WWI led to the collapse of western civilization as it had heretofore been known. It led to a series of revolutions, including the Russian Revolution of 1917, and a twenty-one year “terrifying peace” begun with the Armistice on November 11, 1918. Economic depression and unemployment around the world followed.
The socialist hopes of Morris and Karl Marx devolved into totalitarian and fascist politics and politicians, epitomized by Adolph Hitler (1889-1945) and Benito Mussolini (1883-194). In September 1939, England and France declared war on Nazi Germany after it invaded Poland. Germany, Russia, Italy, and Japan formed the Axis powers that fought mainly Great Britain and the Commonwealth. The theater of war again became worldwide.
The upheaval in England itself was epitomized in the evacuation of children from cities to the countryside to keep them safe from German air attacks. In the 1940 Battle of Britain, the Royal Air Force defended England against large-scale, almost incessant attacks by the German Air Force. While nations in Europe, like France, gave way to German invasion, England remained unbowed, though bloodied. Germany also incurred unexpected losses in its invasion of the Soviet Union. Japan’s attack at Pearl Harbor in 1941 brought America into the war, sided with the Allies. Malaya, Singapore, and Thailand fell to Japan’s expansionist desire for natural resources like rubber, tin, and oil. But Britain fought on, and in Africa, led by General Bernard Montgomery (1887-1976), Britain overwhelmed Field Marshall Rommel’s (1891-1944) German and Italian troops in the Battle of El Alamein (Oct 23-Nov 5, 1942), a battle often viewed as the beginning of the end of WWII. Allied invasions of Italy and of occupied France, on June 6, 1944—or D-Day—led to VE (Victory in Europe) Day (May 8, 1945). VJ (Victory in Japan) Day (August 15, 1945) occurred after the dropping of atomic bombs on Hiroshima and Nagasaki. The war was won, but the following peace had to be endured.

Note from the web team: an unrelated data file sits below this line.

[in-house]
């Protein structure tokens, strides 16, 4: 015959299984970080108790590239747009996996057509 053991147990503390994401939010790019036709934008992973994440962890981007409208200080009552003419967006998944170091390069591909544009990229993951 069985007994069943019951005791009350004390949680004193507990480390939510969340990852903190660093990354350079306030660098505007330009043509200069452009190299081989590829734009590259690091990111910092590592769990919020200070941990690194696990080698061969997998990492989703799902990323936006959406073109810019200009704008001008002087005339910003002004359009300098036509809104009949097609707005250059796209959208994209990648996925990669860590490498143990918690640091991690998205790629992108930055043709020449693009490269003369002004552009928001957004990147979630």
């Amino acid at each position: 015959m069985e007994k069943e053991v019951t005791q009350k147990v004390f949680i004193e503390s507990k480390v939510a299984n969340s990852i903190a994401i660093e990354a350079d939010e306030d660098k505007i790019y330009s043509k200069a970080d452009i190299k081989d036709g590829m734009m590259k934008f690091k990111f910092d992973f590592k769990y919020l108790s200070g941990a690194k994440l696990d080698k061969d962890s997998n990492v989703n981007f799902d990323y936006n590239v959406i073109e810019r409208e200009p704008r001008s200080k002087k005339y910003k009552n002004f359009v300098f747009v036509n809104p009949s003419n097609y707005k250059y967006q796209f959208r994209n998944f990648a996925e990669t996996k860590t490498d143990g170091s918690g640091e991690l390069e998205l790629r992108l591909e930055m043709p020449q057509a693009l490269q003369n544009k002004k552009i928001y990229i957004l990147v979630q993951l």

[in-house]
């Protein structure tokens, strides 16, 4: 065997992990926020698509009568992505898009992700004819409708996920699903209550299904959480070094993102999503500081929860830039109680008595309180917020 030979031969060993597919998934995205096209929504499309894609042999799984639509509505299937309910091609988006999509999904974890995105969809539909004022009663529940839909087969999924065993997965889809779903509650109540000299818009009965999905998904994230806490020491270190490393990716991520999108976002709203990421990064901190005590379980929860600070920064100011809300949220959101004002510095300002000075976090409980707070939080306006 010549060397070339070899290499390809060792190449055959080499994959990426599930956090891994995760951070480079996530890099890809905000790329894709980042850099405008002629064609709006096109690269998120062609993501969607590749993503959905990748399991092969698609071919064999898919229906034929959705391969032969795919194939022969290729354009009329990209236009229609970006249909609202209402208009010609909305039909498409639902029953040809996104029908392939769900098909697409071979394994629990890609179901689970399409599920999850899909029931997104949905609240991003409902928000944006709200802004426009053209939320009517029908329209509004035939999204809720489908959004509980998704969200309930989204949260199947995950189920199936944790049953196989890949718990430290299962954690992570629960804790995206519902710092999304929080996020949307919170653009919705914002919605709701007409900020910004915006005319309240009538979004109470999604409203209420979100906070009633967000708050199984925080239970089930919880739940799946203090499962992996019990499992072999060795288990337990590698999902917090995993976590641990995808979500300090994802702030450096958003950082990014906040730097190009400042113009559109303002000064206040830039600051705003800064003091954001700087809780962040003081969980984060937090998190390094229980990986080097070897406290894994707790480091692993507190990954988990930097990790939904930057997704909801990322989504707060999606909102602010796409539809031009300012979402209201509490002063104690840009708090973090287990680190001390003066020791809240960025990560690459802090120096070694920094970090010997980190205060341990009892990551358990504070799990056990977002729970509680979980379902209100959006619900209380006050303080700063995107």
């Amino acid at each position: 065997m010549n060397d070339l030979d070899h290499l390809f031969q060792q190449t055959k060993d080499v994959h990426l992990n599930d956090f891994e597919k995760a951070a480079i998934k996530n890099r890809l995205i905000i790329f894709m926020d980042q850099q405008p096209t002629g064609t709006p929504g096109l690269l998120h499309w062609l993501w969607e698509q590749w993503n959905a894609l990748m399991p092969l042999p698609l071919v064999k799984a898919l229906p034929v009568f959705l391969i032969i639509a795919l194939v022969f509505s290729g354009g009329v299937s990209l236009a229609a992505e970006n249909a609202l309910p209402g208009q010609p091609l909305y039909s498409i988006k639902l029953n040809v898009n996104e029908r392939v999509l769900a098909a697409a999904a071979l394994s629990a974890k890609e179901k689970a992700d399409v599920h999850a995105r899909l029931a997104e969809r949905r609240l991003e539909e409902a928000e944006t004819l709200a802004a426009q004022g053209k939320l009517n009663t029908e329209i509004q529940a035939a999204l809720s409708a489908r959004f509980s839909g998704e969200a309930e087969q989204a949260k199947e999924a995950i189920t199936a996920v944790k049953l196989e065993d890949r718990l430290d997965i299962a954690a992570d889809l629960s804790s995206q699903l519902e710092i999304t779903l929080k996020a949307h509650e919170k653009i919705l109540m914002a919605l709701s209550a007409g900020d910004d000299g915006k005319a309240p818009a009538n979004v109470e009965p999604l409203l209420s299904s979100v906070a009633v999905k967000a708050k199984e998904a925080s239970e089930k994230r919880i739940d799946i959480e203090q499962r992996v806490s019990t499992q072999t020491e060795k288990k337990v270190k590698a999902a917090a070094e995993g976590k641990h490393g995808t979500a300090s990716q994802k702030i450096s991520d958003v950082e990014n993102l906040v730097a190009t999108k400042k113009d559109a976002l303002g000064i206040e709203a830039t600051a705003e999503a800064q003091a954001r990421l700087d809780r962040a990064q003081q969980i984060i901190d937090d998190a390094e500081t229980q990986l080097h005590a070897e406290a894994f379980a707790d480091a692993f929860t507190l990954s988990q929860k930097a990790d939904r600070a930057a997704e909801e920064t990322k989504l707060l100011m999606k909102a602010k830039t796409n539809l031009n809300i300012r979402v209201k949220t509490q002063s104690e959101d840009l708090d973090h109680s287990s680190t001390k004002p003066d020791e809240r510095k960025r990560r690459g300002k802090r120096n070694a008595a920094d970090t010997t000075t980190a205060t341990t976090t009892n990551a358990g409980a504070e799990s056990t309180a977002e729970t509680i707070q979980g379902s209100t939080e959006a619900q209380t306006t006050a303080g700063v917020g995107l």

Survivors of the war faced the devastation that, in physical, spiritual, and mental terms, had occurred on an unprecedented scale. Nazi atrocities in the horrors of the Holocaust, Japanese death marches in the Bataan, the deaths due to radiation in Nagasaki and Hiroshima—these events highlighted the long-term impact of the war. While WWII led to America and Russia becoming superpowers, it took world power out of the hands of the British as independence and self-rule claimed their colonies in India, China, Africa, Australia, and New Zealand, among others. The Partition of India (1947), the Suez Crisis (1956) with the loss of control of the Suez Canal, and the independence of Nigeria (1960) and Kenya (1964) marked Britain’s move to the sidelines of the world stage. Concurrently, America and Russia struggled for supremacy in the Cold War.
Post-war England saw the nationalization then re-privatization of iron, steel, railways and electricity; the creation of the National Health Service; and the devaluation of the pound. It saw the violence of protests in Northern Ireland and violent reprisals. It saw the rise of the Labour Party, the fuel crisis in 1973, and the Miners’ strike in 1974.
The twenty-first century brought to Britain efforts to revive public health and education as well as national and cyber security. Britain’s withdrawal from the European Union was a move in those directions with an outcome yet to be known.